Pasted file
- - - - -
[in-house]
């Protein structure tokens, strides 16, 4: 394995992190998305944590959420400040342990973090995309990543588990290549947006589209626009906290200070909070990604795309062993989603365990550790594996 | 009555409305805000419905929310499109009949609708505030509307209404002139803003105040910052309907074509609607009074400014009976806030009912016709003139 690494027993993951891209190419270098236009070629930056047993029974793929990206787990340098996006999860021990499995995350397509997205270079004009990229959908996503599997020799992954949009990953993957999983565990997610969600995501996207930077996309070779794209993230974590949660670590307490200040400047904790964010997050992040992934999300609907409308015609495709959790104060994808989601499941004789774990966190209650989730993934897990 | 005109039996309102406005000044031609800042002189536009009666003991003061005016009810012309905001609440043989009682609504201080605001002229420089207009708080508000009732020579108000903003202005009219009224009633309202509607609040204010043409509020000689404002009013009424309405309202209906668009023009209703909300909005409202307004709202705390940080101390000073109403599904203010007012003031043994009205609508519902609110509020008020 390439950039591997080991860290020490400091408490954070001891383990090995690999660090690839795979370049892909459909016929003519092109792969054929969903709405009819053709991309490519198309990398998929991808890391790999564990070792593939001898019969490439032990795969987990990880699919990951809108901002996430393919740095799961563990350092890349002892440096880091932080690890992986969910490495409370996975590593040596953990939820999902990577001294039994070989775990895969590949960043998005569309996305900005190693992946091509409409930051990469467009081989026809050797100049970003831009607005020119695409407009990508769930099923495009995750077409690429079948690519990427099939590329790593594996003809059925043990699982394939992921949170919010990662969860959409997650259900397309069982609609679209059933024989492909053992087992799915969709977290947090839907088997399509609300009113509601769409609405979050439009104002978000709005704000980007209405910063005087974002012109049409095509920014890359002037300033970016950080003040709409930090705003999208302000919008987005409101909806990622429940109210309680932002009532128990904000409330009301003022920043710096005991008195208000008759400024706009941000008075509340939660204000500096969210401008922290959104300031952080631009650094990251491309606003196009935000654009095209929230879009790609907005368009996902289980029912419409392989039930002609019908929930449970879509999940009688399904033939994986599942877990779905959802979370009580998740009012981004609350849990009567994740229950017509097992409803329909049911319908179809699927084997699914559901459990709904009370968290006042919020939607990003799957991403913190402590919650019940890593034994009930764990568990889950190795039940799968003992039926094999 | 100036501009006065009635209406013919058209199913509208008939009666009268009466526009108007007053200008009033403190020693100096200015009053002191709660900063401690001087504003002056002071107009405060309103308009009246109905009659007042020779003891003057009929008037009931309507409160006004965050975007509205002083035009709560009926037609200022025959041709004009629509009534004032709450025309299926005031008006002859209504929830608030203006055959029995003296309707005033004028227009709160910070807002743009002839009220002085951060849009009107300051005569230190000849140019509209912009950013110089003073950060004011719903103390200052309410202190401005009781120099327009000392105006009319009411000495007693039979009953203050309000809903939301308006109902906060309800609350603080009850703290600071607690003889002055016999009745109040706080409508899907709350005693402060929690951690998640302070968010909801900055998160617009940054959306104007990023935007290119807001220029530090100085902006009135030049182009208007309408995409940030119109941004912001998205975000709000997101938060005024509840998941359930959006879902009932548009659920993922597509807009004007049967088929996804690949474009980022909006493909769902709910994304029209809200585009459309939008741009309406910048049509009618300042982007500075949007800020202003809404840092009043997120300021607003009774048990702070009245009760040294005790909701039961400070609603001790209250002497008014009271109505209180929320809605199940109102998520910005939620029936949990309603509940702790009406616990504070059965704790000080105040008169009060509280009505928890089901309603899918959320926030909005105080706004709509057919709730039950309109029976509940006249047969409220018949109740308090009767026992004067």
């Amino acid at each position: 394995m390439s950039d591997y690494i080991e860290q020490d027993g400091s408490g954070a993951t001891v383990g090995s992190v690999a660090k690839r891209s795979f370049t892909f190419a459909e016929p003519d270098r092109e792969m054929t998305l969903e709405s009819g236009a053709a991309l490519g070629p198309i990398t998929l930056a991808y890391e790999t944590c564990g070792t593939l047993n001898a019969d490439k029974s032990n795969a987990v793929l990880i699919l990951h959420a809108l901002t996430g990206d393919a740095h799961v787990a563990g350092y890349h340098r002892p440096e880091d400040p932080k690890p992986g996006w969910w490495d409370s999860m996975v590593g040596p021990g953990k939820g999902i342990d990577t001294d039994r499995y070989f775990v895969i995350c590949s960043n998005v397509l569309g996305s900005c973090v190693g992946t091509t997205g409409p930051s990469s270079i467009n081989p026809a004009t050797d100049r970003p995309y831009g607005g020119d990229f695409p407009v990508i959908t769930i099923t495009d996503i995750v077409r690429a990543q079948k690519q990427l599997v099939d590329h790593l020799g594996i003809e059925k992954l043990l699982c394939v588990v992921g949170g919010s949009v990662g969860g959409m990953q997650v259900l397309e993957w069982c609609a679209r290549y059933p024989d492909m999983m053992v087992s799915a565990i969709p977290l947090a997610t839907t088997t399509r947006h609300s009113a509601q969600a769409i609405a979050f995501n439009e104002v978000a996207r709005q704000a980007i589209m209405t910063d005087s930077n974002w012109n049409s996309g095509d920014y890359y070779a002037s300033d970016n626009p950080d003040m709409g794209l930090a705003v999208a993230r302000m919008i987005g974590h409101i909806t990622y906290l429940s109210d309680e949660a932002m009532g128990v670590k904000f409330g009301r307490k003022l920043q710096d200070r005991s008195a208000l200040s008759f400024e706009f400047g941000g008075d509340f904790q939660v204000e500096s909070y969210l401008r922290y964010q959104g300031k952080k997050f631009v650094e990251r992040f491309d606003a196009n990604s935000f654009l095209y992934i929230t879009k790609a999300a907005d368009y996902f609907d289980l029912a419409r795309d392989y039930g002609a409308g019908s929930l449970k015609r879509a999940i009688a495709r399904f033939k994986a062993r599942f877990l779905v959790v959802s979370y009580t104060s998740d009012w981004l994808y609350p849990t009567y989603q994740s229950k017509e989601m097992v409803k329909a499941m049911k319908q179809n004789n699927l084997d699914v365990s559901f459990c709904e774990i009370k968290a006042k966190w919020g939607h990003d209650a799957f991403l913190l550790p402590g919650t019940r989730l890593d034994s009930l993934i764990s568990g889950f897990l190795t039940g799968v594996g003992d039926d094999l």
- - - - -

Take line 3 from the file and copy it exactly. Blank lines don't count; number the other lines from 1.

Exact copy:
């Amino acid at each position: 394995m390439s950039d591997y690494i080991e860290q020490d027993g400091s408490g954070a993951t001891v383990g090995s992190v690999a660090k690839r891209s795979f370049t892909f190419a459909e016929p003519d270098r092109e792969m054929t998305l969903e709405s009819g236009a053709a991309l490519g070629p198309i990398t998929l930056a991808y890391e790999t944590c564990g070792t593939l047993n001898a019969d490439k029974s032990n795969a987990v793929l990880i699919l990951h959420a809108l901002t996430g990206d393919a740095h799961v787990a563990g350092y890349h340098r002892p440096e880091d400040p932080k690890p992986g996006w969910w490495d409370s999860m996975v590593g040596p021990g953990k939820g999902i342990d990577t001294d039994r499995y070989f775990v895969i995350c590949s960043n998005v397509l569309g996305s900005c973090v190693g992946t091509t997205g409409p930051s990469s270079i467009n081989p026809a004009t050797d100049r970003p995309y831009g607005g020119d990229f695409p407009v990508i959908t769930i099923t495009d996503i995750v077409r690429a990543q079948k690519q990427l599997v099939d590329h790593l020799g594996i003809e059925k992954l043990l699982c394939v588990v992921g949170g919010s949009v990662g969860g959409m990953q997650v259900l397309e993957w069982c609609a679209r290549y059933p024989d492909m999983m053992v087992s799915a565990i969709p977290l947090a997610t839907t088997t399509r947006h609300s009113a509601q969600a769409i609405a979050f995501n439009e104002v978000a996207r709005q704000a980007i589209m209405t910063d005087s930077n974002w012109n049409s996309g095509d920014y890359y070779a002037s300033d970016n626009p950080d003040m709409g794209l930090a705003v999208a993230r302000m919008i987005g974590h409101i909806t990622y906290l429940s109210d309680e949660a932002m009532g128990v670590k904000f409330g009301r307490k003022l920043q710096d200070r005991s008195a208000l200040s008759f400024e706009f400047g941000g008075d509340f904790q939660v204000e500096s909070y969210l401008r922290y964010q959104g300031k952080k997050f631009v650094e990251r992040f491309d606003a196009n990604s935000f654009l095209y992934i929230t879009k790609a999300a907005d368009y996902f609907d289980l029912a419409r795309d392989y039930g002609a409308g019908s929930l449970k015609r879509a999940i009688a495709r399904f033939k994986a062993r599942f877990l779905v959790v959802s979370y009580t104060s998740d009012w981004l994808y609350p849990t009567y989603q994740s229950k017509e989601m097992v409803k329909a499941m049911k319908q179809n004789n699927l084997d699914v365990s559901f459990c709904e774990i009370k968290a006042k966190w919020g939607h990003d209650a799957f991403l913190l550790p402590g919650t019940r989730l890593d034994s009930l993934i764990s568990g889950f897990l190795t039940g799968v594996g003992d039926d094999l």